That all changed when Marcum scattered four hits over eight innings in a 3-0 win over the White Sox, earning his first victory and an Interleague-series split for the Mets at U.S. Cellular Field.
"It's nice to be able to do that every now and again," Marcum said.
Though he put men on base regularly throughout the middle innings, Marcum's only real trouble surfaced in the fourth, when the White Sox placed runners on the corners with one out. But after center fielder Juan Lagares snared Dayan Viciedo's line drive for the inning's second out, Marcum induced a flyout to snuff the rally.
It was like that all night for the Mets, who relied on the defense of Lagares, shortstop Omar Quintanilla, second baseman Daniel Murphy and others to silence Chicago's bats.
"It definitely gives you more than a spark," Marcum said of the Mets' defense. "It gives you a lot of confidence that if you make a mistake and it's hit right at somebody, they're going to make the plays behind you."
For the Mets, the only problem was a familiar one: Despite Marcum's effectiveness, they could not score early against White Sox starter John Danks. That dilemma vanished suddenly in the fifth, when Danks allowed singles to Josh Satin and Andrew Brown, and shortstop Alexei Ramirez -- Tuesday's walk-off hero -- committed a fielding error that allowed two runs to score.
Two batters later, Eric Young Jr. grounded an RBI single off third baseman Brent Morel's glove, giving the Mets a three-run lead.
"I'm just proud of what I'm doing so far here," said Young, whose 3-for-4 night increased his average to .414 in seven games since joining New York in a trade with Colorado. "I'm excited. Guys around here are excited. It's a lot of fun coming to the field."
It was enough support for Marcum, whose victory seemed significant for more than mere personal reasons. As recently as last week, Marcum was the Mets pitcher most in danger of losing his rotation spot once top prospect Zack Wheeler arrived in the big leagues. That situation changed dramatically when Jon Niese landed on the disabled list, where he is likely to stay for most -- if not all -- of the remainder of the season.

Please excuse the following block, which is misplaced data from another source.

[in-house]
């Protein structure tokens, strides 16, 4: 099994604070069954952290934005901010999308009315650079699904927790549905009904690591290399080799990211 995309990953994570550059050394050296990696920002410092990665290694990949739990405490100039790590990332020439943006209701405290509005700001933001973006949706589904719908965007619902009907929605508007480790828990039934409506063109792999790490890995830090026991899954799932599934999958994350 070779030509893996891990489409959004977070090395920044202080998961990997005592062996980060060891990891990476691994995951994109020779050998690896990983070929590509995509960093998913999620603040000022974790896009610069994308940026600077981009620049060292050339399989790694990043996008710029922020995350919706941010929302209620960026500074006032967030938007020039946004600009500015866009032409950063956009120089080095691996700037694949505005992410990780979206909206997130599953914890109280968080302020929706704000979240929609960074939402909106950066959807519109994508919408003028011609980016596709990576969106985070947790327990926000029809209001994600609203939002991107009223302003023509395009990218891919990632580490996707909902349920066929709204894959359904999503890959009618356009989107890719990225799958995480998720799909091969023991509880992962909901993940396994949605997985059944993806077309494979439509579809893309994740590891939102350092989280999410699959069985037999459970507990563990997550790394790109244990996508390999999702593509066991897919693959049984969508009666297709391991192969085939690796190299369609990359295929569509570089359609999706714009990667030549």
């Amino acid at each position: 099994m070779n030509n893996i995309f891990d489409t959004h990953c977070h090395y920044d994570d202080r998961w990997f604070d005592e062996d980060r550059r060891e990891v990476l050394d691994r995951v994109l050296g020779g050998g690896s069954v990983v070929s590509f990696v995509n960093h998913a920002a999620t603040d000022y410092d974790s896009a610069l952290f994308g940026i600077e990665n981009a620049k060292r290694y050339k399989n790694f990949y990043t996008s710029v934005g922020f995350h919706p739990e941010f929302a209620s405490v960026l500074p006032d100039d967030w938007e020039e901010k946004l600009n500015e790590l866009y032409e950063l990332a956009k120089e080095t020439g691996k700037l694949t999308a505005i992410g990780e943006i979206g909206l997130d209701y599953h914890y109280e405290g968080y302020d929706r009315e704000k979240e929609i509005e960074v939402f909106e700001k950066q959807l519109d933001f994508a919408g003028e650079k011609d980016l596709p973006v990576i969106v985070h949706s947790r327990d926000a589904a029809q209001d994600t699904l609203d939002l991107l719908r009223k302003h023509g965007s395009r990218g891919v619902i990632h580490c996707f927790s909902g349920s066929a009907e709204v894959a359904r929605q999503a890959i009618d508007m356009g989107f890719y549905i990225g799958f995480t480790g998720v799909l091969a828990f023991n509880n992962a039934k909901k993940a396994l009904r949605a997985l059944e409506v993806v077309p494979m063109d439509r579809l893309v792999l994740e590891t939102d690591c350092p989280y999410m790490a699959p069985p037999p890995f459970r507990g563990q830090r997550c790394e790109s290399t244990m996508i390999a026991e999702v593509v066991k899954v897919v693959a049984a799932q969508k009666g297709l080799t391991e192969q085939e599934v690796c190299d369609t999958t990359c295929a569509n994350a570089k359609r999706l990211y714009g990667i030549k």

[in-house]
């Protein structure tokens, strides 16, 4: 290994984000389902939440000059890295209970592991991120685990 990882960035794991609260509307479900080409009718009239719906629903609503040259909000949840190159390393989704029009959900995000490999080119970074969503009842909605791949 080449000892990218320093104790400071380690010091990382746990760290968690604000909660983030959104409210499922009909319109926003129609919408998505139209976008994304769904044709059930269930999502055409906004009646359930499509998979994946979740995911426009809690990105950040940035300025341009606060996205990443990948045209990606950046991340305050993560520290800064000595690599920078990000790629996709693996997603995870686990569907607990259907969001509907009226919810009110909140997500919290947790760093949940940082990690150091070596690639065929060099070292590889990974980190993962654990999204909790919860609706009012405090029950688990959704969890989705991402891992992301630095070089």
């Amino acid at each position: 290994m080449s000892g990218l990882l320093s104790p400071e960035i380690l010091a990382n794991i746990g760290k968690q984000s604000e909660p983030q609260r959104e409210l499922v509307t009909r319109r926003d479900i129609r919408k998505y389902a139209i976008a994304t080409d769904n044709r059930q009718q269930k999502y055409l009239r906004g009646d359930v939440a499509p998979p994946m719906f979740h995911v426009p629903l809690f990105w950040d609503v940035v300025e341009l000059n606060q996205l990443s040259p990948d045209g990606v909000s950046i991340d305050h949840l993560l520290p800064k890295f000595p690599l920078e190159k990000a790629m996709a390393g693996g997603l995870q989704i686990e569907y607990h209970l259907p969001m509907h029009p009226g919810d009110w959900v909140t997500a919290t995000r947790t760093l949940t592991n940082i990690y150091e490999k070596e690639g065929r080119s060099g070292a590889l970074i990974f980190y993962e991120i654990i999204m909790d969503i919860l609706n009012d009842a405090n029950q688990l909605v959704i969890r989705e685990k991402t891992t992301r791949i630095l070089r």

So it was important that Marcum begin performing, displaying the qualities that prompted the Mets to lavish $4 million on him this winter.
Marcum certainly did so with his eight shutout innings, though not necessarily in the way the Mets envisioned. Burdened by what he called a "terrible" changeup in his pregame warmup, Marcum made a decision to scrap his signature pitch altogether in favor of a split-fingered change. He had never used the pitch before in his eight-year career, but said he may turn to it more often in the future.
And why not? The results, clearly, were there. Marcum needed merely 86 pitches to cruise through seven innings and 96 to complete eight, giving way at that point to closer Bobby Parnell, who generated three groundouts in a 1-2-3 ninth.
"There's just nothing there," White Sox manager Robin Ventura said of his team's offensive approach. "It's just flat. It's unacceptable stuff. You got to put something on the board."
Marcum knows the feeling. For nine starts, he was winless, a victim of statistical misfortune. Now, he has something to show for his work.
"I think it's huge," Mets manager Terry Collins said. "Everybody's got pride in this league. You don't get to the big leagues without having a little bit of an ego and a sense of pride, and nobody likes to look up and see a zero in the win column under their name."